By Ryan Wright | 2018-11-22
Animal Man is Bernhard "Buddy" Baker. Thanks to the explosion of an alien ship, he gets superpowers that allows him to adopt the qualities of any animal that is around. In addition, he is ecologist and vegetarian.
The character was created by Dave Wood and Carmine Infantino. It’s first appearance was in the magazine Strange Adventures in September of 1965. It never got to enjoy of great popularity, which is the main reason why it became a clear bet for the relaunching of classic characters that DC Comics undertook in the 80s. The renovation was carried out for the most part by British screenwriters (Moore's Swamp Thing, Gaiman's The Sandman or Milligan's Shade).
Grant Morrison would get Animal Man out of oblivion. The fortuitous fact that Morrison as a boy had crossed with one of the few comics of this character, made it possible that many years later, in 1988, Morrison along the penciller Chas Truog and inker Doug Hazlewood would give new life to Animal Man.
Between September of 1988 and August of 1990, Morrison gave a master class of adult and intelligent comic, with average cartoonists (Chas Truog and Doug Hazlewood), under the amazing covers of Brian Bolland.
Morrison develops 26 unforgettable issues of Animal Man with an adult tone, renovating, breaking, with the coyote that crosses realities, the ecological point of view, the revision of its origin, the drugs that allow the character to see the readers and his own appearance that breaks the rules of comics industry. The number # 5 of the collection, The Coyote Gospel, would become an instant myth of the Ninth Art, nominated to the Eisner of 1989 in the category of best single number.
Morrison, who left the series to work in Doom Patrol, would be replaced by another English scriptwriter, Peter Milligan. Surreal characters, quantum physics and techniques such as pasting paragraphs written by William Burroughs populate the six numbers in which Milligan was involved (from 27 to 32). Milligan would be replaced by Tom Veitch. With the novelty that the drawings would be in charge of Steve Dillon. The cartoonist who would later work on Preacher.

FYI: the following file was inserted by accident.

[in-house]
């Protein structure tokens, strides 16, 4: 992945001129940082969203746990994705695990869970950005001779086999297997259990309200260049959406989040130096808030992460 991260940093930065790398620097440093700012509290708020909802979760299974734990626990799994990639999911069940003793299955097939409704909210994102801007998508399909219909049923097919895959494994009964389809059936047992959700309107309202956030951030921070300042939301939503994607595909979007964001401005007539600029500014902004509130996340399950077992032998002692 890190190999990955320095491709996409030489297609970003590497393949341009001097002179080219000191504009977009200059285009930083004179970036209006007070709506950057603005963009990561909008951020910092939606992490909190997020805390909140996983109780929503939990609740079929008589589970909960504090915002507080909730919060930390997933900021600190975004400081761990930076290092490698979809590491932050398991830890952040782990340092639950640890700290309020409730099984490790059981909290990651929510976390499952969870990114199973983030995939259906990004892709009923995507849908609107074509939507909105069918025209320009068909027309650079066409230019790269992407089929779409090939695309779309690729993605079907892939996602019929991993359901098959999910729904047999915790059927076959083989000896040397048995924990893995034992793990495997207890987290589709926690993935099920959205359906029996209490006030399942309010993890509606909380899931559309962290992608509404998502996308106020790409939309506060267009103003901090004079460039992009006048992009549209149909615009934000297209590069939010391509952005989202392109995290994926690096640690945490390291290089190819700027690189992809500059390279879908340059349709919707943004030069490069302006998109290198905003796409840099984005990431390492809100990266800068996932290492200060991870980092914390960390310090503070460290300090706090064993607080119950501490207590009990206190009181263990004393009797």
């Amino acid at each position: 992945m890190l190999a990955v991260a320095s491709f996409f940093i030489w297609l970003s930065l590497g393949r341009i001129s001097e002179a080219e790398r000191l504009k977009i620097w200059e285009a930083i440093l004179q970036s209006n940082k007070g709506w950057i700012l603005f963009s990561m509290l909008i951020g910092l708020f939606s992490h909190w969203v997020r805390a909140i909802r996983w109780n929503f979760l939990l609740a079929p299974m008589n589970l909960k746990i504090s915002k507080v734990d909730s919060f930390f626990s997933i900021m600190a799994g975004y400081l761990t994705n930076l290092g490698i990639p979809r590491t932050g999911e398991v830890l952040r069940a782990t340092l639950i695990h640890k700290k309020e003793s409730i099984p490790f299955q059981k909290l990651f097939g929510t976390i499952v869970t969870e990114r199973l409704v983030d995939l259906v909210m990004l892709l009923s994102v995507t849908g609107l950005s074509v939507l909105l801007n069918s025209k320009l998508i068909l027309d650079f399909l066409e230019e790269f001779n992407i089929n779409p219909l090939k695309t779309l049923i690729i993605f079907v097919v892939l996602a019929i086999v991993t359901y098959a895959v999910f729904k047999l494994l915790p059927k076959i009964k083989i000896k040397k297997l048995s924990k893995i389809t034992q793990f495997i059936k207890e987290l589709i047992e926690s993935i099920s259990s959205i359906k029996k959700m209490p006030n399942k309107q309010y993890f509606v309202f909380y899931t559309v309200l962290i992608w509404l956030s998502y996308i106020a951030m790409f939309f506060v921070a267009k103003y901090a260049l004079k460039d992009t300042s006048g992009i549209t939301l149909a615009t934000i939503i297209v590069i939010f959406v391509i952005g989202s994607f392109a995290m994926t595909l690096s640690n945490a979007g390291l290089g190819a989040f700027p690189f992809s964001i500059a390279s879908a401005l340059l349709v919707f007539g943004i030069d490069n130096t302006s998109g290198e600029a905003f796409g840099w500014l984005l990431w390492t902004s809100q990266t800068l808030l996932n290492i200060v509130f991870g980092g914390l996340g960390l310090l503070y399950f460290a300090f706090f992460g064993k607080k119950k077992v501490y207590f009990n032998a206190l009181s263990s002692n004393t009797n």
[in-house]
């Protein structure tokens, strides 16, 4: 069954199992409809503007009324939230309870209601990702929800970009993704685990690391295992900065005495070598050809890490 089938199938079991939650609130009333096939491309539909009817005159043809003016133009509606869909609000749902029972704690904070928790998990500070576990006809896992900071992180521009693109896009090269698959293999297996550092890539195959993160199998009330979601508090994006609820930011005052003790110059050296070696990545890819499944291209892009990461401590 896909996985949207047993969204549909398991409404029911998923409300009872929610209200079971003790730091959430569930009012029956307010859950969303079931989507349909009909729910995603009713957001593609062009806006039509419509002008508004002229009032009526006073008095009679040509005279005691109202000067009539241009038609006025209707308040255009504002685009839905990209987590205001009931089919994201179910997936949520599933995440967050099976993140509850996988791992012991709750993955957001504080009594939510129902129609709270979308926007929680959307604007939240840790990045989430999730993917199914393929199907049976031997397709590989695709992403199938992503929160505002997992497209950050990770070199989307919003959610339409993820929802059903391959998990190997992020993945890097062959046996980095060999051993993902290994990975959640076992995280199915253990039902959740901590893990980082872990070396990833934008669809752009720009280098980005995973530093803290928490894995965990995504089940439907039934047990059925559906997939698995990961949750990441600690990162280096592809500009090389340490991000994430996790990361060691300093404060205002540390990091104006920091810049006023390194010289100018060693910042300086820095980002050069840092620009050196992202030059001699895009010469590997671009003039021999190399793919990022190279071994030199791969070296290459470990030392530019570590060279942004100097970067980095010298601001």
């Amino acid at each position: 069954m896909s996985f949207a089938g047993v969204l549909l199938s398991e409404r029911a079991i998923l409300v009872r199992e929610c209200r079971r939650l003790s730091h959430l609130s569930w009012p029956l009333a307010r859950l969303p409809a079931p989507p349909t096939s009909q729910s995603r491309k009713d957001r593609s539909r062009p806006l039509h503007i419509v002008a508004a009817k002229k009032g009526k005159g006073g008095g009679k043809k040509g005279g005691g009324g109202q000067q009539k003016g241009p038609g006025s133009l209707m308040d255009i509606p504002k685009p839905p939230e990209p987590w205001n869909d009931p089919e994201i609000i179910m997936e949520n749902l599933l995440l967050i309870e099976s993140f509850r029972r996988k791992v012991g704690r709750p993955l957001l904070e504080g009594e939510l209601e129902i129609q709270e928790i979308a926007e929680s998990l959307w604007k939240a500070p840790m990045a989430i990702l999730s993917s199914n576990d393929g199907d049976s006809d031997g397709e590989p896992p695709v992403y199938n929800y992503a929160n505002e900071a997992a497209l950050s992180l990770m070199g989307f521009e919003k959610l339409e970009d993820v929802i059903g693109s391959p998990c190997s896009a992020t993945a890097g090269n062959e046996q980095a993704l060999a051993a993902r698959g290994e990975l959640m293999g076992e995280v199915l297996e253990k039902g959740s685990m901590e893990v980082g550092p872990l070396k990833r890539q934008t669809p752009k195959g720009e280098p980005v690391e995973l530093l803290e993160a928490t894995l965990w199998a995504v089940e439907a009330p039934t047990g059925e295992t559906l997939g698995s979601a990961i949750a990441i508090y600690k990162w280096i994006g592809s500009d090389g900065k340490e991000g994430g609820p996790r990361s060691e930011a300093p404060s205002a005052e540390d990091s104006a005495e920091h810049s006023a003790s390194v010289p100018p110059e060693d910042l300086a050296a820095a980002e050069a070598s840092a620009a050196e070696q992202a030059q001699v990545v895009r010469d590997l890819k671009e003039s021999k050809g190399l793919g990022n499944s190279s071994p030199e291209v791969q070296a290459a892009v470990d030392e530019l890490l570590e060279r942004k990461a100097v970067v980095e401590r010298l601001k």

Veitch tried to combine the madness of his predecessors with a more traditional story-telling, used characters from the DCU, tried to explain a little more about the powers of Buddy Baker, but retired at number 50 without having achieved a memorable or important story. But an interesting character would survive: Maxine, the daughter of Animal Man, who also has powers.
After Veitch, Jamie Delano would arrive, who had the longest stage of all, becoming Animal Man in a kind of animal avatar and eliminating the superhero elements to focus the adventures in terror of totemic and mystical roots.
Now with Buddy as the "elemental of the animal" and his family in leading roles, Animal Man creates the Life Power Church and explores his role as God of the Animal.
It should be noted that Animal Man was not part of the Vertigo inprint, only in number 57 would become part of the Vertigo line. On an artistic level, No. 63 marks the farewell of the series cover artist, Brian Bolland. Delano at No. 79, kills Buddy Baker and leaves the title.
The next screenwriter to take on the mantle of Animal Man would be Jerry Prosser. The sales began to fall to it’s cancellation in the number # 89.
Jeff Lemire and Travel Foreman would be responsible for the re-launch of Animal Man in 2011 framed within the New 52. This new series would last only 29 numbers.
The reality is that the best part of Animal Man is outside the logo of Vertigo, but it is worth reviewing this minor character that Morrison would elevate in only the first 5 numbers.
All the Morrison comics are collected in a very expensive Omnibus. The series is also collected in different TPBs being the first three of the Morrison's run.
I hope this little introduction will send you straight to your favourite comic book shop to meet Animal Man !